Friday, March 25, 2011

Iowa Republicans go after Bob Vander Plaats' judicial jihad; governor's spokesman rejects his assertions; former Lieutenant Governor tells him to 'come clean' and release donor names

Kay Henderson of Radio Iowa reported on the press conference by Justice Not Politics' Republican attorney Dan Moore who once served as treasurer for one of Vander Plaats' three unsuccessful campaigns for Iowa governor.
“Mr. Vander Plaats needs to provide straight answers and stop purveying misinformation about Iowa’s judiciary,” Moore said at a news conference in Des Moines. “Bob needs to stop conveying political rhetoric. Bob needs to acknowledge his efforts are to make the courts cede to special interests, not the constitution.”

Vander Plaats led the successful effort to oust three Iowa Supreme Court justices in the 2010 judicial retention election, then he became chief executive of The Family Leader late last year, a group that has been at the center of the crusade against gay marriage in Iowa. Moore cited a recent Des Moines Register poll which found 45 percent of Iowans “disapprove” of Vander Plaats and his agenda and Moore suggested Vander Plaaats is “out of touch” with the “real issues” Iowans face.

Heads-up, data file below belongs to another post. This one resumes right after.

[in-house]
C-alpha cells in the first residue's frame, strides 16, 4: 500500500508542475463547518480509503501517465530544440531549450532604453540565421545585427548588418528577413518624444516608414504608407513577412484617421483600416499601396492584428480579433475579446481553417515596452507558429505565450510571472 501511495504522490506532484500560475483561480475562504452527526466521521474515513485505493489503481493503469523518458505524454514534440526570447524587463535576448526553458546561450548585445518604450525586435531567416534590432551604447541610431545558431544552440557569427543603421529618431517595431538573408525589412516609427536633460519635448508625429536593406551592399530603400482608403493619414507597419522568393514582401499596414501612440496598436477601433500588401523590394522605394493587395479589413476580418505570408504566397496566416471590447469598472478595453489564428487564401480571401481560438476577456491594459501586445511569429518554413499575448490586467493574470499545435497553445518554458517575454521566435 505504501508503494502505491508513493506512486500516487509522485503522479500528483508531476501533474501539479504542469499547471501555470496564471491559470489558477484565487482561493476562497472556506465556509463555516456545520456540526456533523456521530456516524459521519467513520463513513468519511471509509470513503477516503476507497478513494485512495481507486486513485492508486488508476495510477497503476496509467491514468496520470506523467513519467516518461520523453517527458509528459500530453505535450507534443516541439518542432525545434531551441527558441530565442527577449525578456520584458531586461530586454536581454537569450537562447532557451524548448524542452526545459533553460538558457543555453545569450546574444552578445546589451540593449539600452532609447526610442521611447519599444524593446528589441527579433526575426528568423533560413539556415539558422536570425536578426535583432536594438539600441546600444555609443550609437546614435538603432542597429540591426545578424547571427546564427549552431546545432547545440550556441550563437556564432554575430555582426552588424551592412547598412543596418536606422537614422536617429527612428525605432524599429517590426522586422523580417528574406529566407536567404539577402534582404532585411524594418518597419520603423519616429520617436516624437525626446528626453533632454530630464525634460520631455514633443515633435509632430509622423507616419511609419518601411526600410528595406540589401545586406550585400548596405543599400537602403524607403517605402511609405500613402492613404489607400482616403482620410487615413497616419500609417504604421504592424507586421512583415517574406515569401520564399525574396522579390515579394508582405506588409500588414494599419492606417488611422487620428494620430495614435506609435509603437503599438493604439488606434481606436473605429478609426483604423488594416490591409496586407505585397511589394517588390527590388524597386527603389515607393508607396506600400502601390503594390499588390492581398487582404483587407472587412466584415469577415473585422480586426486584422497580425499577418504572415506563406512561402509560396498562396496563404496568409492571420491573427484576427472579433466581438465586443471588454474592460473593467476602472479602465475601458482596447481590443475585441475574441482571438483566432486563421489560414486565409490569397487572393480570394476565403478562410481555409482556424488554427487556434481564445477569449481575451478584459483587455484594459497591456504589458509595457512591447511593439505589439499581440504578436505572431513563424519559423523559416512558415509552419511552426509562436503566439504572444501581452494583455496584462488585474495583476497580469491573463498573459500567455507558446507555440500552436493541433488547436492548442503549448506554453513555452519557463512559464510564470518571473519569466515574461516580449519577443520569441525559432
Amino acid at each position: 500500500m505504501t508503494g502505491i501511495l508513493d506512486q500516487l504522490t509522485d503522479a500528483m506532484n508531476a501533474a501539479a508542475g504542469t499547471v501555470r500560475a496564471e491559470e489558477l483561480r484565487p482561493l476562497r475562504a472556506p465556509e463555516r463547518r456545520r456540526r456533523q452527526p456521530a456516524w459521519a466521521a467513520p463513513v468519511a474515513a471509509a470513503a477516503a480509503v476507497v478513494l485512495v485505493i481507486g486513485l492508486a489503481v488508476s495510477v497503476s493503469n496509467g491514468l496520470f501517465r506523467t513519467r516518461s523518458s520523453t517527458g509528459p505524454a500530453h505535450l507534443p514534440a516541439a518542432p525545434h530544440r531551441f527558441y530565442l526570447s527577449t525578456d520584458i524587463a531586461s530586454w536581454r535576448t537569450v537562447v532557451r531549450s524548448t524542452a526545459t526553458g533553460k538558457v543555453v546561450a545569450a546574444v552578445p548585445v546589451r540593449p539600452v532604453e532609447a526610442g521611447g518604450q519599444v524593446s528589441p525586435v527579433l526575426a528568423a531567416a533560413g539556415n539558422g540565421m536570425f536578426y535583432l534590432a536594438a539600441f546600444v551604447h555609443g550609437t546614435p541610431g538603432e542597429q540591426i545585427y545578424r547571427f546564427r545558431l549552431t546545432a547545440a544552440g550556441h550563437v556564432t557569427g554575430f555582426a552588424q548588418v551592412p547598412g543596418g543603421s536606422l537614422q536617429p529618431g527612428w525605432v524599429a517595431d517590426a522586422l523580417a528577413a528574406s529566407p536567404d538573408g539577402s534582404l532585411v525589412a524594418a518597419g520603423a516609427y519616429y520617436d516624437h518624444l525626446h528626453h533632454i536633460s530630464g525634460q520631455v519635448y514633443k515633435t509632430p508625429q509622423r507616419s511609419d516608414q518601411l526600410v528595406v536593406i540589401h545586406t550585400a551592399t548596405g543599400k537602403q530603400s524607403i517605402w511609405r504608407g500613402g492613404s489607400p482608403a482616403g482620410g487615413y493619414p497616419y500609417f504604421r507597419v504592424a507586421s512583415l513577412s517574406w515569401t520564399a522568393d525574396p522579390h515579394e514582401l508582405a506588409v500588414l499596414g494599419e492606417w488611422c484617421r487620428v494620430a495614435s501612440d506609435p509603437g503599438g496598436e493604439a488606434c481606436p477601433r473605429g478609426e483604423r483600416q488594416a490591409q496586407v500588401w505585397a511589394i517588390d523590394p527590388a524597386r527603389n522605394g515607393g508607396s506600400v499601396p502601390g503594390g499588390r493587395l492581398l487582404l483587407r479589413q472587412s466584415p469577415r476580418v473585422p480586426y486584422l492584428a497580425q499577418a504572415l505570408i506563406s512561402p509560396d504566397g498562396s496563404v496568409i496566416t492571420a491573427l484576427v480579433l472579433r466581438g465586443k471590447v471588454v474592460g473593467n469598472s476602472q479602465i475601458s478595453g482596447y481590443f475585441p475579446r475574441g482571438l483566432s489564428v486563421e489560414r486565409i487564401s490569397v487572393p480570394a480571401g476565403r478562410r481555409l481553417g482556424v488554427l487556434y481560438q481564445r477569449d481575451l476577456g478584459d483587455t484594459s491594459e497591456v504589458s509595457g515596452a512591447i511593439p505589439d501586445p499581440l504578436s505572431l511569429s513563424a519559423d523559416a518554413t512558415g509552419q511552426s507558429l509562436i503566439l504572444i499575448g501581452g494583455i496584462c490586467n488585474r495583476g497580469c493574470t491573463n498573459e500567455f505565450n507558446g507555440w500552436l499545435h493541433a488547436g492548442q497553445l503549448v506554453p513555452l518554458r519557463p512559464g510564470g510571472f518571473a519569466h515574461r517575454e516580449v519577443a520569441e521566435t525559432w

... Moore said “I think where my friend Bob has crossed the line for me is now the senseless and reckless attacks on the remaining four justices on the Iowa Supreme Court.” Three days after the November election Vander Plaats began calling for the four justices to resign.

...Former Lieutenant Governor Joy Corning, who is also a Republican, has called upon Vander Plaats to “come clean” and release the names of donors to the effort to oust supreme court justices. Neither Vander Plaats or a spokesman for The Family Leader have responded to requests for comment.
Watch video here
Yesterday, Vander Plaats, also in Des Moines on a Family Leader bus tour of 99 Iowa counties, voiced implied criticism of fellow Republican and current governor Terry Branstad: "Within six hours, without even sleeping on it, we had three appointments," he said, arguing that it meant nearly half of the seven-member court was picked with almost no public debate.

The governor's spokesman, Tim Albrecht, rejected Vander Plaats' assertions.

"Branstad's goal was to choose Supreme Court justices, from the available slate of nine candidates, who are most likely to faithfully interpret the laws and Constitution and respect the separation of powers," Albrecht said.

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